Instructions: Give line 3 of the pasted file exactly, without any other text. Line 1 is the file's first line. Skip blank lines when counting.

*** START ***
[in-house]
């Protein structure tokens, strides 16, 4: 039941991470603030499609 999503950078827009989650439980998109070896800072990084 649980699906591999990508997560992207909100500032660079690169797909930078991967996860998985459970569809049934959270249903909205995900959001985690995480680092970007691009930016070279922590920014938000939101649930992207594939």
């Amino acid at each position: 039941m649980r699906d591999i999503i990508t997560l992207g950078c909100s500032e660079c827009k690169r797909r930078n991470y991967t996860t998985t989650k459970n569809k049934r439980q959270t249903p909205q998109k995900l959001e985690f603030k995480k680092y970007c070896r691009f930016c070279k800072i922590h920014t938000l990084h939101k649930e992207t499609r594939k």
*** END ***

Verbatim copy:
């Amino acid at each position: 039941m649980r699906d591999i999503i990508t997560l992207g950078c909100s500032e660079c827009k690169r797909r930078n991470y991967t996860t998985t989650k459970n569809k049934r439980q959270t249903p909205q998109k995900l959001e985690f603030k995480k680092y970007c070896r691009f930016c070279k800072i922590h920014t938000l990084h939101k649930e992207t499609r594939k």